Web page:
I use images from my own past experiences – or in the case of custom work, from someone elses. I like thinking of my work as a way to memorialize these memories forever into a tangible work of art.

Explain your studio space and the importance of having artists as neighbours?

It’s a great spot in the city of Boston – Fort Point. It has a great neighborhood feel and I do love running into neighbors and hearing what they are working on, what they have lined up next! It’s a very supportive community and we have open studios twice a year!

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Your work is about the need for human connections, discuss.

It’s a basic human need  – I like the idea that through making my work I can connect with someone and elicit a memory from their past.

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But really my love of memories associated with objects is why I make what I do.

Like many people, I’ve always been a collector – I find it’s a good way to hold onto the past.  And I am an incredibly nostalgic person, and am often overcome by the loss we encounter in life…again and again. So for me, each collection of work that I make – using imagery from my past experiences – is a way to create a concrete connection to the past and to satisfy an emotional longing for what once was.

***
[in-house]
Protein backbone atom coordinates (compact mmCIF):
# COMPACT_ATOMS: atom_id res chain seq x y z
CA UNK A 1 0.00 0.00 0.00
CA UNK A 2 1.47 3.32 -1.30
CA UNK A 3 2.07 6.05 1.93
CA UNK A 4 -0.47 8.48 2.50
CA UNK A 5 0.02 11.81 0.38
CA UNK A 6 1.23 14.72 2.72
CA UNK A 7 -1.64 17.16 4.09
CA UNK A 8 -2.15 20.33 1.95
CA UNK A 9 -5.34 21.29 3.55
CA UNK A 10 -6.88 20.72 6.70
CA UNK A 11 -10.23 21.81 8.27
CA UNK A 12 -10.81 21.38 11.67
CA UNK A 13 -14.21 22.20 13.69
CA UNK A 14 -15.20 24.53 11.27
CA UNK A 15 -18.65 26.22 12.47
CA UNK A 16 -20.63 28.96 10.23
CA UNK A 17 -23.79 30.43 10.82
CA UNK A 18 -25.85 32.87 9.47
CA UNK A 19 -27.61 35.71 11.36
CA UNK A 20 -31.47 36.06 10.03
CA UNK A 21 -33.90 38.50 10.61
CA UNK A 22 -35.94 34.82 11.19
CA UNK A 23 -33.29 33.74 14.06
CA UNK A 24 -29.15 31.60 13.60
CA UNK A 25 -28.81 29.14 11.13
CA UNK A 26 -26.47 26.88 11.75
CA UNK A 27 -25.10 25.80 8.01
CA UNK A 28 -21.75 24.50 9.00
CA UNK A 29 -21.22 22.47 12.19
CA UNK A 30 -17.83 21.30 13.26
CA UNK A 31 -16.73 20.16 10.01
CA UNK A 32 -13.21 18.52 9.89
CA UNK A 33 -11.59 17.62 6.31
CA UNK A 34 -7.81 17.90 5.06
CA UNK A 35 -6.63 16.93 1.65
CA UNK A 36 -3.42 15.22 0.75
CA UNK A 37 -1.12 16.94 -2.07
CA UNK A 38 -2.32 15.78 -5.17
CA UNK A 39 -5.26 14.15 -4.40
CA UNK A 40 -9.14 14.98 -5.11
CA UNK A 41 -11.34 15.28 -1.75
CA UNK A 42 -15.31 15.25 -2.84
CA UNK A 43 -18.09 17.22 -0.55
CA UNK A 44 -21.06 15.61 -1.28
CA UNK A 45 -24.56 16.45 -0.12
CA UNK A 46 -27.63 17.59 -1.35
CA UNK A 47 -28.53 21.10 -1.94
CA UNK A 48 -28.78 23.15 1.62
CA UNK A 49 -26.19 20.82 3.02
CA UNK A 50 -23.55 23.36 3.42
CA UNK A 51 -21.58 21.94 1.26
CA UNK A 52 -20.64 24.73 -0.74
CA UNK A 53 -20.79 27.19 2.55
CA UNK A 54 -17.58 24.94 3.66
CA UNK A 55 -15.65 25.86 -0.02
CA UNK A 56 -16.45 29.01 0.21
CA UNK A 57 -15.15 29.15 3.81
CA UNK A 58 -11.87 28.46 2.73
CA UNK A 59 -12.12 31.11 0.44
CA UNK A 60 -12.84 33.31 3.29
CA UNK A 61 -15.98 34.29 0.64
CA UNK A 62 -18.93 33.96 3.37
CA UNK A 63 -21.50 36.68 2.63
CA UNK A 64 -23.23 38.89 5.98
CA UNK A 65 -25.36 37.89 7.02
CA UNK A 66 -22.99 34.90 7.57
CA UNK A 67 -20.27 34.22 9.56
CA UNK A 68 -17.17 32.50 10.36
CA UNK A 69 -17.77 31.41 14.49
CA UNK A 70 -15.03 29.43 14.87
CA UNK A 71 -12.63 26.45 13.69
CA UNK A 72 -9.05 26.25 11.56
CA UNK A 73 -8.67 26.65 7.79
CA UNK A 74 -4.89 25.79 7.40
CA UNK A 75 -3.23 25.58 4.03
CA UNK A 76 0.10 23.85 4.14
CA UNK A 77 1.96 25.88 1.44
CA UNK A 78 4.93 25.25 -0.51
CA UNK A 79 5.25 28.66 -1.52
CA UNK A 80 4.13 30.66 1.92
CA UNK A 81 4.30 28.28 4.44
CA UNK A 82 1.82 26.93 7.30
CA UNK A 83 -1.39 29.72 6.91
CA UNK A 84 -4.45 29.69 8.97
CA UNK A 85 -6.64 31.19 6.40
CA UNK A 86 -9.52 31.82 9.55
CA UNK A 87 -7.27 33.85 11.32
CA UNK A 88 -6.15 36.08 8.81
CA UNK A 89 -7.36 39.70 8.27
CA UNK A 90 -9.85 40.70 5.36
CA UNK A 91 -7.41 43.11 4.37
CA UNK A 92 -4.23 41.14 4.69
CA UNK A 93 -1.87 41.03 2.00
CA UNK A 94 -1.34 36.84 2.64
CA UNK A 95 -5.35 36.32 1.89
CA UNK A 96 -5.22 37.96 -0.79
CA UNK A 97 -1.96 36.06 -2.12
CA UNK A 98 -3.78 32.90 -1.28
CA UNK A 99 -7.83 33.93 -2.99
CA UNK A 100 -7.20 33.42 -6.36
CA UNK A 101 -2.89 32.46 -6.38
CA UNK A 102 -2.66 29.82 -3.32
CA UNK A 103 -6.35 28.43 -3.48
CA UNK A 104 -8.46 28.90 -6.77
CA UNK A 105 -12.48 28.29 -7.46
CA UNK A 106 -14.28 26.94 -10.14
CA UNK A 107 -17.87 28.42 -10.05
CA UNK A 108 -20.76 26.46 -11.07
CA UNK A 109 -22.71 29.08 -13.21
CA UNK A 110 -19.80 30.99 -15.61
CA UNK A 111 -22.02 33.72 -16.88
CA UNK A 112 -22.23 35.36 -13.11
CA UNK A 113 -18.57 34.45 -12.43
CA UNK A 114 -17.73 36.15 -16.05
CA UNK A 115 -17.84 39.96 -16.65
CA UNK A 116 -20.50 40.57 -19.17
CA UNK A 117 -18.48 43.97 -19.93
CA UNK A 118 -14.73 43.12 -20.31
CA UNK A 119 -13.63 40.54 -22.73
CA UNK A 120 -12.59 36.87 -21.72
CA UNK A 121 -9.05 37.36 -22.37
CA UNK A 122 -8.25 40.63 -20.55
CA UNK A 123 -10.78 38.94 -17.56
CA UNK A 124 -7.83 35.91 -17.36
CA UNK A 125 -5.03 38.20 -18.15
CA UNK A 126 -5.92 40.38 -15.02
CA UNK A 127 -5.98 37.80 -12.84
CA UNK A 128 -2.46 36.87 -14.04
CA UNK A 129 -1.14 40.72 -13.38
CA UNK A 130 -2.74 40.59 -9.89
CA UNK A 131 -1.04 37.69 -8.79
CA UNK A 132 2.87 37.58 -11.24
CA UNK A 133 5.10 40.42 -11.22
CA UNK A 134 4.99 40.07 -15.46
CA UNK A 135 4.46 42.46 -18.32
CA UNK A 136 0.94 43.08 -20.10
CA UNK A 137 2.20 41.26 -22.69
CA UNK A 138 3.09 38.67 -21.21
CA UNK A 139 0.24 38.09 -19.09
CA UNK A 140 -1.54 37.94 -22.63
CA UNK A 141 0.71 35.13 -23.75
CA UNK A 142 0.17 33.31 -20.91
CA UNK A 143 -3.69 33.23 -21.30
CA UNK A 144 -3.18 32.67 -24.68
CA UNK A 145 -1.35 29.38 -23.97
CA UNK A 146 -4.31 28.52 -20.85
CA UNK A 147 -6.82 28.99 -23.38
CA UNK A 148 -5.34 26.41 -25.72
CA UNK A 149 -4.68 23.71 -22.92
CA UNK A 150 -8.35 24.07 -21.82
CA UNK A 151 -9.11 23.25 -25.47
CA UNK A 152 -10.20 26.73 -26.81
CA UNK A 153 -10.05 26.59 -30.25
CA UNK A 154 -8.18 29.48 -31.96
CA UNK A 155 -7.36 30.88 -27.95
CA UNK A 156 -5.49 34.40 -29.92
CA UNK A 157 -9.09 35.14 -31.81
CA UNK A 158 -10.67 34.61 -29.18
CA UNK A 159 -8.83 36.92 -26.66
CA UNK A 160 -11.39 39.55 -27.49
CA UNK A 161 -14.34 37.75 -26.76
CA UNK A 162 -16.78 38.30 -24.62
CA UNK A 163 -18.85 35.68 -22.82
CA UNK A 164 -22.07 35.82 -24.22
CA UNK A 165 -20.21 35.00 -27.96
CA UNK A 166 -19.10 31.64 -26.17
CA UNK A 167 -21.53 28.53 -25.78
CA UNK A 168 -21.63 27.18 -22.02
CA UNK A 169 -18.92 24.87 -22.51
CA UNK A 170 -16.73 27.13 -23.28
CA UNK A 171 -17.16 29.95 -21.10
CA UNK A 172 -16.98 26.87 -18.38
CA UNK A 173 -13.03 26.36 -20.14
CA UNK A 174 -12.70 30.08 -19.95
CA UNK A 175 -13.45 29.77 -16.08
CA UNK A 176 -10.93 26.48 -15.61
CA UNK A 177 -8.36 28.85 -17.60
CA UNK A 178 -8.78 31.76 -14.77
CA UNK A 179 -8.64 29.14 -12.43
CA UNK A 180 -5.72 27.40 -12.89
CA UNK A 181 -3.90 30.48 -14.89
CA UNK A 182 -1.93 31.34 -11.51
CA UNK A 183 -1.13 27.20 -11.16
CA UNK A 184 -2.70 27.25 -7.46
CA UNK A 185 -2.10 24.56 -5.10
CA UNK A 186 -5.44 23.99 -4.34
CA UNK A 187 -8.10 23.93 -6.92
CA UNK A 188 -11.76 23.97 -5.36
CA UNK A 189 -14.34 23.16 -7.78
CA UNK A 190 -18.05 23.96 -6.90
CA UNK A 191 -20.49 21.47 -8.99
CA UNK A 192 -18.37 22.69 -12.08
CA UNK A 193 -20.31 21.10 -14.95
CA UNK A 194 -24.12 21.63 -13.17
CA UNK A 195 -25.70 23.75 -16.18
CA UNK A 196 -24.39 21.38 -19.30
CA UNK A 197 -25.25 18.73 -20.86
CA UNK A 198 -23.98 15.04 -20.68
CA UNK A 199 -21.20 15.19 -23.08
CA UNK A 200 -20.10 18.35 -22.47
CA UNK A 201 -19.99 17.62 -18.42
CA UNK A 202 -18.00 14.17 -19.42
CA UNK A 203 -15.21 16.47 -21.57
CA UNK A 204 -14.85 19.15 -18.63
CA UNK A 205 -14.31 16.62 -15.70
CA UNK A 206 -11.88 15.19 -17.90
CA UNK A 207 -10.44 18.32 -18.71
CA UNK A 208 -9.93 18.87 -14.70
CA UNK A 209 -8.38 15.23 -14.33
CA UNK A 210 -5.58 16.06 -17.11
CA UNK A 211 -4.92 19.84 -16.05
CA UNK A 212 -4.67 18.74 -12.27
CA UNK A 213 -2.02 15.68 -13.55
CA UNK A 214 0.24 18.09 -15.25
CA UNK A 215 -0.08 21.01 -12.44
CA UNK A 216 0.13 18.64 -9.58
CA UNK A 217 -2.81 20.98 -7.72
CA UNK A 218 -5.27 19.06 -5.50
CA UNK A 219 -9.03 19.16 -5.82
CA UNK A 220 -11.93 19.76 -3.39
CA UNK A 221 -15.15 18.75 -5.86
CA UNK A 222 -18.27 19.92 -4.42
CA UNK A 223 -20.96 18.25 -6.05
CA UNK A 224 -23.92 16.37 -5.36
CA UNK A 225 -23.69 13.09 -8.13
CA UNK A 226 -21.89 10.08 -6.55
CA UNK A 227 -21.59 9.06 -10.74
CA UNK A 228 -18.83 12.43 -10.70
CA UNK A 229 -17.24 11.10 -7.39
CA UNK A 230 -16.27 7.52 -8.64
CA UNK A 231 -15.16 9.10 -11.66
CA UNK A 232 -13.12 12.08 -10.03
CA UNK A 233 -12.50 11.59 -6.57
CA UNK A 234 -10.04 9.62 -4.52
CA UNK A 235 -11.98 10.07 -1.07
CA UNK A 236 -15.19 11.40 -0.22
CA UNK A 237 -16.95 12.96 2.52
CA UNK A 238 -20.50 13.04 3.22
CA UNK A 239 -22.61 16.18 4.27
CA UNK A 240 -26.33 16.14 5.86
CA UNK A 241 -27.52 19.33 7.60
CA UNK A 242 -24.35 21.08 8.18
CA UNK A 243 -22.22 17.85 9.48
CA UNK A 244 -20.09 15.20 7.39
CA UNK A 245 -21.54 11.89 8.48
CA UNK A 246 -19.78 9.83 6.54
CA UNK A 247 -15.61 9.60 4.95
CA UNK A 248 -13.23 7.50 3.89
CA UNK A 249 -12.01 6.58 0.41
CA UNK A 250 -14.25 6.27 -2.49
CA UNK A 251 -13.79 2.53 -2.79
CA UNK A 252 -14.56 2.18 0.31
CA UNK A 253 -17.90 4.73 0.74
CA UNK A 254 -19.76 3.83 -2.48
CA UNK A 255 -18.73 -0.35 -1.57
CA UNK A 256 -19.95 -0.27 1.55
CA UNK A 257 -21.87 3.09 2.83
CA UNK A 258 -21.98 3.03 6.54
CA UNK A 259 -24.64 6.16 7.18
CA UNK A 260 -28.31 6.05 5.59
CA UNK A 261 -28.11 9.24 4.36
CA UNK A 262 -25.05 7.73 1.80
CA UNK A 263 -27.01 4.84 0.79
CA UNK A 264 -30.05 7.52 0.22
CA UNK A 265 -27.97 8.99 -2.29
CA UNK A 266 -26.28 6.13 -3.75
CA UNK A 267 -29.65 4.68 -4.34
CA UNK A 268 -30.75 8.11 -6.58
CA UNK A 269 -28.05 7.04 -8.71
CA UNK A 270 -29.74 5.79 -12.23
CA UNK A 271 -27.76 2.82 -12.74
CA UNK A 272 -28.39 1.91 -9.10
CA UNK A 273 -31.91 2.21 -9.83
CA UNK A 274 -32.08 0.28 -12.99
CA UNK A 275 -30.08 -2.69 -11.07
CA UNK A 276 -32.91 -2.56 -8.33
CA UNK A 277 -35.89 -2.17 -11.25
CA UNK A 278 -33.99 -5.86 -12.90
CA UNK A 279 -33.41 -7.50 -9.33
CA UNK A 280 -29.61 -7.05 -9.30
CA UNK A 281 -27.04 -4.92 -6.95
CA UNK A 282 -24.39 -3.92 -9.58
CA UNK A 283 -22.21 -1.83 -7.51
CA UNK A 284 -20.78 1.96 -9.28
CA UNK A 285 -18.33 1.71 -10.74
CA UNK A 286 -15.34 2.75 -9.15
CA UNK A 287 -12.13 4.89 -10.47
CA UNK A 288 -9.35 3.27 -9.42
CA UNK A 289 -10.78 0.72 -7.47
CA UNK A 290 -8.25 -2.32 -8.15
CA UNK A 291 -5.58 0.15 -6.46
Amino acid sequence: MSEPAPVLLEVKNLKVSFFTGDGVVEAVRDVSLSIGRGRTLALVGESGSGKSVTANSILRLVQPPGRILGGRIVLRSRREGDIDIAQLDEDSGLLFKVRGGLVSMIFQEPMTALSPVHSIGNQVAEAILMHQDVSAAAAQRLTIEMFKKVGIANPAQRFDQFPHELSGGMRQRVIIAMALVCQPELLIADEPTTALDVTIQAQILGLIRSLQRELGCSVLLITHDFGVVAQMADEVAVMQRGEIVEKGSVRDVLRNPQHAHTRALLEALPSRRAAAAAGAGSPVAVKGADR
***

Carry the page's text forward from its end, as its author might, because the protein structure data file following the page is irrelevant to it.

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How does your photography collection influence your ceramic work?

I draw inspiration from my past experiences – I like the idea that I can create a tangible reminder of the past. I work from photographs and free hand the image into the wet porcelain clay with a knife. Then I inlay a dark underglaze directly into the clay, fire it once, and then apply a clear glaze, and fire the piece again. The clear glaze pulls the underglaze from the drawing and creates a downward flow; blurring the image to make it look like a faded memory.

You make many custom pieces can you take one or two and give us some insight to the commission and your response (work)?

I love making custom work! I love that I can make someone else’s memories into a tangible reminder of their past. It becomes something they can hold onto, and incorporate into their daily life.

One of my favorite things to draw is someone’s childhood home. Here is the photograph:

house          And the finished piece:house plate

Another recent commission was a platter for a local ceramics organization, Mudflat. It was their 45th anniversary – and the husband of the head of the organization commissioned a platter with the building on it, which used to be an old theatre, along with the iconic staircase on the back.

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Here is the finished piece, front and back:

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Can you explain your signature and the marks you have on each piece and their meaning for the future?

I sign each piece by hand. For custom work I often date the piece or write an inscription if the client requests it – just another reminder of the past, inlayed into a reminder of the past J

Nicola

Contact details.

nicoleaquillano@gmail.com

nicoleaquillano.com

 Nicole Aquillano, Boston, USA

Interview by Deborah Blakeley, April, 2016